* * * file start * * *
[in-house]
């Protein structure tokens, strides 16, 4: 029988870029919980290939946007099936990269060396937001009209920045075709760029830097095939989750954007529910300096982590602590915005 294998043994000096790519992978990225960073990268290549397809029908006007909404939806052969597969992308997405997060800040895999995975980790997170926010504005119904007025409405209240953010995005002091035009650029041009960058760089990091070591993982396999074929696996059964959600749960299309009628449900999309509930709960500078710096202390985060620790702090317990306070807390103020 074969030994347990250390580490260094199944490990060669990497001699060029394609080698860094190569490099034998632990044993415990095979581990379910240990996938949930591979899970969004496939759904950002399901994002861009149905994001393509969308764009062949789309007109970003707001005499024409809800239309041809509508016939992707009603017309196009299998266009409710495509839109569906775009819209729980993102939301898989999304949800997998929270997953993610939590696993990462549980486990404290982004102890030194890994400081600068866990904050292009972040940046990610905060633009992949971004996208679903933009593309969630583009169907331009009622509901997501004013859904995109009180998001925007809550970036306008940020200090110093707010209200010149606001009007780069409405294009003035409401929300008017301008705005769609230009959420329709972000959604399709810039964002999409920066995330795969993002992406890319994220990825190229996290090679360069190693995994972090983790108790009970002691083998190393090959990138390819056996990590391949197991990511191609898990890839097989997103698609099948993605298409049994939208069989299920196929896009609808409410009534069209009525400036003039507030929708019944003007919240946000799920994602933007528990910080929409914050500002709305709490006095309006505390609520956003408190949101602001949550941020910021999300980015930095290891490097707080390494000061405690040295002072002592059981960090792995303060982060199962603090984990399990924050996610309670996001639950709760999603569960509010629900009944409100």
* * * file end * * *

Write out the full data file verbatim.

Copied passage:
[in-house]
């Protein structure tokens, strides 16, 4: 029988870029919980290939946007099936990269060396937001009209920045075709760029830097095939989750954007529910300096982590602590915005 294998043994000096790519992978990225960073990268290549397809029908006007909404939806052969597969992308997405997060800040895999995975980790997170926010504005119904007025409405209240953010995005002091035009650029041009960058760089990091070591993982396999074929696996059964959600749960299309009628449900999309509930709960500078710096202390985060620790702090317990306070807390103020 074969030994347990250390580490260094199944490990060669990497001699060029394609080698860094190569490099034998632990044993415990095979581990379910240990996938949930591979899970969004496939759904950002399901994002861009149905994001393509969308764009062949789309007109970003707001005499024409809800239309041809509508016939992707009603017309196009299998266009409710495509839109569906775009819209729980993102939301898989999304949800997998929270997953993610939590696993990462549980486990404290982004102890030194890994400081600068866990904050292009972040940046990610905060633009992949971004996208679903933009593309969630583009169907331009009622509901997501004013859904995109009180998001925007809550970036306008940020200090110093707010209200010149606001009007780069409405294009003035409401929300008017301008705005769609230009959420329709972000959604399709810039964002999409920066995330795969993002992406890319994220990825190229996290090679360069190693995994972090983790108790009970002691083998190393090959990138390819056996990590391949197991990511191609898990890839097989997103698609099948993605298409049994939208069989299920196929896009609808409410009534069209009525400036003039507030929708019944003007919240946000799920994602933007528990910080929409914050500002709305709490006095309006505390609520956003408190949101602001949550941020910021999300980015930095290891490097707080390494000061405690040295002072002592059981960090792995303060982060199962603090984990399990924050996610309670996001639950709760999603569960509010629900009944409100």